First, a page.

Books Make Great Gifts for Anyone
Here are a few more suggestions for holiday gift-giving. For the Tar Heel fan in your life, pick "Carolina Basketball: A Century of Excellence" (UNC Press, $30), by Adam Lucas. This book is filled with pictures, stories and information about Tar Heel basketball from its first season on. Included are first person stories from players like Lennie Rosenbluth and Michael Jordan as well as from opposing coaches such as Lefty Driesell.
And for the Wolfpack fan, there's "N.C. State Basketball: 100 Years of Innovation," by Tim Peeler and Roger Winstead, also published by UNC Press with a price of $30. Longtime fans will enjoy revisiting the days of Everett Case and Norm Sloan as well as Jimmy V. There are plenty of photos and stories.
From Bland Simpson and Scott Taylor comes "The Coasts of Carolina: Seaside to Sound Country" (UNC Press, $30). Gorgeous color photographs by Taylor, along with text by Simpson, paint a portrait of coastal life.
"Literary Trails of the North Carolina Piedmont," by Georgann Eubanks (UNC Press, $37), is the second in a series of regional guides bringing to life the literary history of the state. The first volume was "Literary Trails of the North Carolina Mountains."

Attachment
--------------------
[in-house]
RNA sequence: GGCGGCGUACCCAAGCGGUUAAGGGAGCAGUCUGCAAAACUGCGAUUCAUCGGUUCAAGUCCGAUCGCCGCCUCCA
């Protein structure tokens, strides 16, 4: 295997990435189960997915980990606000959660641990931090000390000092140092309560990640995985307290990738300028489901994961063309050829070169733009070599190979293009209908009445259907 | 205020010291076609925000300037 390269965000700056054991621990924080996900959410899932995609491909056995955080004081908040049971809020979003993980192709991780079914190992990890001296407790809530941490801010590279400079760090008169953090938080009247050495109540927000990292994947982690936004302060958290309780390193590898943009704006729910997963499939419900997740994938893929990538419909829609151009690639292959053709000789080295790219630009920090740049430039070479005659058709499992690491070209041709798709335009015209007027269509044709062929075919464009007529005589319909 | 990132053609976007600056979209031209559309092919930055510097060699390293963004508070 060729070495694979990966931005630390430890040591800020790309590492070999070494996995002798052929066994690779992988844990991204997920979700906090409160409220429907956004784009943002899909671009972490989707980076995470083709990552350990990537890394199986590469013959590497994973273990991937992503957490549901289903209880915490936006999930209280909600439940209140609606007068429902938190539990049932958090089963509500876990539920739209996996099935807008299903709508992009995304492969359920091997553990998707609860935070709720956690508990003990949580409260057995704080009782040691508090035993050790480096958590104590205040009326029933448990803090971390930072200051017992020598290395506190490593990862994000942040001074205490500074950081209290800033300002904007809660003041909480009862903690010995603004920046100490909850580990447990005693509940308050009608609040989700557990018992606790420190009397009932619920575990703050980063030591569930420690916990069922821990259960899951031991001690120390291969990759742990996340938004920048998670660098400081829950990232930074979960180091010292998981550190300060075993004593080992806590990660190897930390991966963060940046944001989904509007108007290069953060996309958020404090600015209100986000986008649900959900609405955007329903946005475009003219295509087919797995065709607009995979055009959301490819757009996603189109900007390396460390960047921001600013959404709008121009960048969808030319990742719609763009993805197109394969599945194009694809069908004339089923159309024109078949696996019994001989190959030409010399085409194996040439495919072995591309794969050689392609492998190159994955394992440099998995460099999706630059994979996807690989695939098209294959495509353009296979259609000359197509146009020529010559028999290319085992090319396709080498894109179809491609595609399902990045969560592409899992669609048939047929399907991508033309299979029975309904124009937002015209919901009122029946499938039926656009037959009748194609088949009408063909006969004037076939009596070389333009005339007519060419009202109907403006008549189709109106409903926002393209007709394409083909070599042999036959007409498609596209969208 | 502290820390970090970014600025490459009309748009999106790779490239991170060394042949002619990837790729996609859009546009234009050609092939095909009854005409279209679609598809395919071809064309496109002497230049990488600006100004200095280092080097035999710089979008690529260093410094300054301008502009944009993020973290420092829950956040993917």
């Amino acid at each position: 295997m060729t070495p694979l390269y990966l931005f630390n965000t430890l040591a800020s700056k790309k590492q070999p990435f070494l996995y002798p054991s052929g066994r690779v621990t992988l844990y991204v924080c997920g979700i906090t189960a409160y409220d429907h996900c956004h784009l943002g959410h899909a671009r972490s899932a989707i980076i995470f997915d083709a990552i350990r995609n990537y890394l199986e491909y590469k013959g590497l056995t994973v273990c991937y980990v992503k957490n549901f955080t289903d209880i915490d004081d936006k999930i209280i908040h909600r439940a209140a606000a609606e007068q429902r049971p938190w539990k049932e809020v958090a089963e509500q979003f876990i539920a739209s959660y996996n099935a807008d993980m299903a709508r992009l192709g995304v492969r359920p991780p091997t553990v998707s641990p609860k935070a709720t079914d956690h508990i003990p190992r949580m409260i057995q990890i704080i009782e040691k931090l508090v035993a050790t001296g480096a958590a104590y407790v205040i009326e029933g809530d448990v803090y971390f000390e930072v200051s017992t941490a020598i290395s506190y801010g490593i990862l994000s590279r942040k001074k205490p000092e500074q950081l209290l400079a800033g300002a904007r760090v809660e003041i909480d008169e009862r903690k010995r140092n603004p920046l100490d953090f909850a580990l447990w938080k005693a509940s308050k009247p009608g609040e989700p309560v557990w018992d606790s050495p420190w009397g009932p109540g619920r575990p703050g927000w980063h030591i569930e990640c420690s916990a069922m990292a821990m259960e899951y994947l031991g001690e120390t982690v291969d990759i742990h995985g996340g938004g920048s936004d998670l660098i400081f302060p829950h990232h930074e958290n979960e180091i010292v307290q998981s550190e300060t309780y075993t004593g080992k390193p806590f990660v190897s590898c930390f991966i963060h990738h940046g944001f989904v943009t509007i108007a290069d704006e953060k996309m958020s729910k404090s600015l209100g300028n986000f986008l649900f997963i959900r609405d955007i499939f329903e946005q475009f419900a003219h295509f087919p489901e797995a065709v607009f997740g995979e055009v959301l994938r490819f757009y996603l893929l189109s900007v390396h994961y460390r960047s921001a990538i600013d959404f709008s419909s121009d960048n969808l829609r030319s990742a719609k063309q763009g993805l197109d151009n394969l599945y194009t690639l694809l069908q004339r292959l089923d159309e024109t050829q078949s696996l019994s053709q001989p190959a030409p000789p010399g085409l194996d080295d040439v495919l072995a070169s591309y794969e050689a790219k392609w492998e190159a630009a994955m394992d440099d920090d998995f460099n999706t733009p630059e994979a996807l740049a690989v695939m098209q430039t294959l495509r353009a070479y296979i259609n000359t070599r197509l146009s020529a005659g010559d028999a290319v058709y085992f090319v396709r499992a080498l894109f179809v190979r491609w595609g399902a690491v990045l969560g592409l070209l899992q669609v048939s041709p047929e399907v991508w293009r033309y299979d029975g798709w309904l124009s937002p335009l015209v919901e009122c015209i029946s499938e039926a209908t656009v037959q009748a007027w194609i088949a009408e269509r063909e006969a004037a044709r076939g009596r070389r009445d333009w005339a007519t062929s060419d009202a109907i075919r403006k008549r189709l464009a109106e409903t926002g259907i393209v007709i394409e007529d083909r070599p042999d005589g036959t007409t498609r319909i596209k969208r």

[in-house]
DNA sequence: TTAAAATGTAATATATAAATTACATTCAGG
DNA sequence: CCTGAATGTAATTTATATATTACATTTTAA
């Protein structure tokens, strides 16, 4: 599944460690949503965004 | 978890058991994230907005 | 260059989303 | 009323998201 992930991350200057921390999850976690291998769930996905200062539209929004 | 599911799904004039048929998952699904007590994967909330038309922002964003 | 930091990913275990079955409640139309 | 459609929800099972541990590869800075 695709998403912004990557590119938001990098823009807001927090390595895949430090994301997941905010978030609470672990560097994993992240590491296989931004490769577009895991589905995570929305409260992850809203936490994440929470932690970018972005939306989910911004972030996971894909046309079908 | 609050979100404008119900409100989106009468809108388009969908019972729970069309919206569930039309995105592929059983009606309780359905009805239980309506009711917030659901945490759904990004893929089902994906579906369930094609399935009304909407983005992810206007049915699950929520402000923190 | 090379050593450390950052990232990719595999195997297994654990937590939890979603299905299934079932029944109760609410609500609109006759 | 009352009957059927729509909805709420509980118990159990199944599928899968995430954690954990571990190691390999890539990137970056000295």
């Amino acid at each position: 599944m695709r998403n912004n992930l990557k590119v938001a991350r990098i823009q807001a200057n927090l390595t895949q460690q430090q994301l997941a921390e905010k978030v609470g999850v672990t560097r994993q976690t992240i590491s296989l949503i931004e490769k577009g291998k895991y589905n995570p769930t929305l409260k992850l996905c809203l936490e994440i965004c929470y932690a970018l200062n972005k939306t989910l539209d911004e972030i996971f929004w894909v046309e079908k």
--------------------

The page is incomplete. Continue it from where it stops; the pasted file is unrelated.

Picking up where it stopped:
A little closer to home, Stephen Smith's book of poems "A Short Report on the Fire at Woolworths" would make a fine gift for poetry lovers. Some of the poems are from Smith's "Bushnell Hamp" books, but most of them are new. Stephen always has an interesting take on life.
From Southern Pines author Tom Scheves comes an interesting book that crosses genre lines and makes a reader take a look at his own attitude toward faith. "The Awakening of Surry County," published by Kinglake Publishing, tells the story of Jake, a North Carolina mechanic who just can't seem to get a break. A chance find changes his life and that of his small town forever.
James Patterson, best known for this thrillers, takes on a different genre in the wonderful tale of "Sundays at Tiffanys" (Grand Central, $13.99). Jane Margeaux's imaginary friend Michael tells her he must leave her when she turns 9. Michael knows that she will soon forget him as all of his children do, but in Jane's case that doesn't happen. In fact, an adult Jane has written a well-received play based on herself and Michael. When Michael returns to the city during a break from his imaginary friend responsibilities, he spots Jane and can't get her out of his mind. Lifetime has made a movie of this book.
Johnston County mystery writer Margaret Maron has a new Deborah Knott mystery called "Christmas Mourning" (Grand Central, $25.99). Deborah and her husband, Deputy Dwight Bryant, are preparing to celebrate their first anniversary as well as getting ready for the holidays. When a young cheerleader dies in a car crash, the entire community is devastated, including many of Deborah's nieces and nephews. Since there was no other car involved, there is some question about just why she wrecked the car. Deborah just hopes that they can find out who the killer was before Christmas Eve.
Contact Faye Dasen at firstname.lastname@example.org.
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